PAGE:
Palisades returning to service after repairing another leak
This post has been modified to correct language from the NRC.
The Palisades nuclear power plant is returning to service. It was shut down earlier this month to repair a water leak in the building where the actual reactor is located.
Workers found water was leaking through several cracks in a device that sits atop the nuclear reactor. Palisades Spokesman Mark Savage says they completely replaced that control rod device.
"We did ultrasonic testing on eight others on the reactor head to ensure that that was not occurring in those as well and it was not," Savage said. There are 45 control rods total at the plant.
Nuclear Regulatory Commission spokeswoman Viktoria Mytling says initially federal inspectors on site had questions about how the plant evaluated the extent of the problem in testing the additional eight control rod drive mechanisms.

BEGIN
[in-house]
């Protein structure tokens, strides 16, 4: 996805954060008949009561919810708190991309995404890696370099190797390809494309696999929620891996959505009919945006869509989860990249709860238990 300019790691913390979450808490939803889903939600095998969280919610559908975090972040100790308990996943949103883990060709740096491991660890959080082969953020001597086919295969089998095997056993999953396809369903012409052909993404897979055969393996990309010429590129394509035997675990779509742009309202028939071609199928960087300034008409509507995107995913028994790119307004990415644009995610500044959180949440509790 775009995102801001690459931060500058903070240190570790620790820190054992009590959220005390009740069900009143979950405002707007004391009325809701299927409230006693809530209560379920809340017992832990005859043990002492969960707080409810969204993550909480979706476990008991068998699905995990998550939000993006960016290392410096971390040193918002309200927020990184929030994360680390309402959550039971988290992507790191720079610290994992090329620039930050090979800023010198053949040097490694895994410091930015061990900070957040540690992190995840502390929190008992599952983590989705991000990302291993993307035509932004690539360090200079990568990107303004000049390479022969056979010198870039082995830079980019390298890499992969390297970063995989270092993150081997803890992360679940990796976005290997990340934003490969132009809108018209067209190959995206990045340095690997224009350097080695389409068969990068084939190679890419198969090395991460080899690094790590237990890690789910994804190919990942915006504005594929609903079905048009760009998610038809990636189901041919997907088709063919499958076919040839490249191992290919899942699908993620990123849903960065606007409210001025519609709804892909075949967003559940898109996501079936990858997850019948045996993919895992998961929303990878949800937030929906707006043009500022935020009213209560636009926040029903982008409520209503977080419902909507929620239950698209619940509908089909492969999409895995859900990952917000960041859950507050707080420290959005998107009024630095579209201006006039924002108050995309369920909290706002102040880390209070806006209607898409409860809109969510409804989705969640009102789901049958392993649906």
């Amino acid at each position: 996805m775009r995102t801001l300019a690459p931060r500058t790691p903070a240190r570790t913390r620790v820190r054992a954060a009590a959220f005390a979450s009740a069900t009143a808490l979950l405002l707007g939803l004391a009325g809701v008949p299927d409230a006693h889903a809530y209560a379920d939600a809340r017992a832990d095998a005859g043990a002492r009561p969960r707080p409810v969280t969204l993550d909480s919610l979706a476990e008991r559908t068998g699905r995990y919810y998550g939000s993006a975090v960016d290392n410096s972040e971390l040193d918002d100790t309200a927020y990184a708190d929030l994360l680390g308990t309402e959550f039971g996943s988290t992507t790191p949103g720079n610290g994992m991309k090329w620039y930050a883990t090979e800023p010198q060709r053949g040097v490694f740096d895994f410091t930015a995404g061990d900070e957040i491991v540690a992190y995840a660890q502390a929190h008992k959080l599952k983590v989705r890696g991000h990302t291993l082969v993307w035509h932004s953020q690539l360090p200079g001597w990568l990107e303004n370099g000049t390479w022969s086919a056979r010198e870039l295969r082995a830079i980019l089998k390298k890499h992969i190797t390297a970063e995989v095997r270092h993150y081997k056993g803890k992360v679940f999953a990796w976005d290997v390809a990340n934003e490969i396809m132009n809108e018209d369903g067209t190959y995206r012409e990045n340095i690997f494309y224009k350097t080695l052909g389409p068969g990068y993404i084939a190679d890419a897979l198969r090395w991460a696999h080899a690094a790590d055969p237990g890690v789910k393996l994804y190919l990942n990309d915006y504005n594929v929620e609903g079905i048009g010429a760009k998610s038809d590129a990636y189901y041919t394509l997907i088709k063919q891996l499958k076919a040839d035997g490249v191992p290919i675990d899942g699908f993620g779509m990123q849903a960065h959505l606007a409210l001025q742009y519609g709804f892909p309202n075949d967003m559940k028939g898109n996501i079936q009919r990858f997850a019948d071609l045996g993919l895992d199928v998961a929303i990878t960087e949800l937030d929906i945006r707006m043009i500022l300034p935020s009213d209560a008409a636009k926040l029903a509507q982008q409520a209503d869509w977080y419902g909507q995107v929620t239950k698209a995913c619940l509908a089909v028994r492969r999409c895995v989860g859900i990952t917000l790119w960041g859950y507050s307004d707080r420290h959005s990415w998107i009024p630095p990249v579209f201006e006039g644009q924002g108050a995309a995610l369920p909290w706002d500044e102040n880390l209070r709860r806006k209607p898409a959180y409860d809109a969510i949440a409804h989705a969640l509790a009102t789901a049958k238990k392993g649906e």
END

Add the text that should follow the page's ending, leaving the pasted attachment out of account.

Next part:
“They did some tests. They provided us with the results and we said ‘hey this doesn’t give you the full picture’. So they had to go back and do it differently so that they had a whole picture," Mytling said.
Mytling says as a result the company had to repeat the tests on 8 control rod drive mechanisms so that they included the entire area of interest.
The NRC and Entergy, the company that owns Palisades, know where the leak was. Mitlying says the stress from the pressure and corrosion caused the crack, but the root cause has not been determined. A special investigation is underway.
This is the second time this summer Palisades had to shut down to repair some kind of leak.
Federal nuclear regulators are keeping a closer eye on the plant this year. Regulators have given Palisades one of the worst safety ratings in the country after a series of problems last year.